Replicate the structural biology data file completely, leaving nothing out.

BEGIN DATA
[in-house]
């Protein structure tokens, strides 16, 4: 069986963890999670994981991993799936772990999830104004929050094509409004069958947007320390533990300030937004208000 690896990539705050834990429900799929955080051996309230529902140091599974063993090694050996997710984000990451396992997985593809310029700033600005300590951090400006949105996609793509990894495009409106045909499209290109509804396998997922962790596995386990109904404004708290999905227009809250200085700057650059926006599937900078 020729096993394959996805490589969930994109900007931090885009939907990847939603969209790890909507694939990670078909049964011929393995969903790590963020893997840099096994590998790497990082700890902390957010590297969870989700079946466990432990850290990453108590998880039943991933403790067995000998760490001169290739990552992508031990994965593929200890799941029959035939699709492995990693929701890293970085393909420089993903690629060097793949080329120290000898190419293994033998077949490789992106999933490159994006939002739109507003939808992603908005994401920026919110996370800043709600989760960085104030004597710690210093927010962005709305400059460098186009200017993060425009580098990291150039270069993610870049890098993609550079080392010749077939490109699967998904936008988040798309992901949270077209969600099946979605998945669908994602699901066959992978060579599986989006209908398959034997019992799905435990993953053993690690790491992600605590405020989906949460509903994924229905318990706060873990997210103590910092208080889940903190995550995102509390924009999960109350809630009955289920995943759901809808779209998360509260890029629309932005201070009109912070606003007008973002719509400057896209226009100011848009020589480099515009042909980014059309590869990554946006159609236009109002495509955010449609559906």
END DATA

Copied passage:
[in-house]
């Protein structure tokens, strides 16, 4: 069986963890999670994981991993799936772990999830104004929050094509409004069958947007320390533990300030937004208000 690896990539705050834990429900799929955080051996309230529902140091599974063993090694050996997710984000990451396992997985593809310029700033600005300590951090400006949105996609793509990894495009409106045909499209290109509804396998997922962790596995386990109904404004708290999905227009809250200085700057650059926006599937900078 020729096993394959996805490589969930994109900007931090885009939907990847939603969209790890909507694939990670078909049964011929393995969903790590963020893997840099096994590998790497990082700890902390957010590297969870989700079946466990432990850290990453108590998880039943991933403790067995000998760490001169290739990552992508031990994965593929200890799941029959035939699709492995990693929701890293970085393909420089993903690629060097793949080329120290000898190419293994033998077949490789992106999933490159994006939002739109507003939808992603908005994401920026919110996370800043709600989760960085104030004597710690210093927010962005709305400059460098186009200017993060425009580098990291150039270069993610870049890098993609550079080392010749077939490109699967998904936008988040798309992901949270077209969600099946979605998945669908994602699901066959992978060579599986989006209908398959034997019992799905435990993953053993690690790491992600605590405020989906949460509903994924229905318990706060873990997210103590910092208080889940903190995550995102509390924009999960109350809630009955289920995943759901809808779209998360509260890029629309932005201070009109912070606003007008973002719509400057896209226009100011848009020589480099515009042909980014059309590869990554946006159609236009109002495509955010449609559906």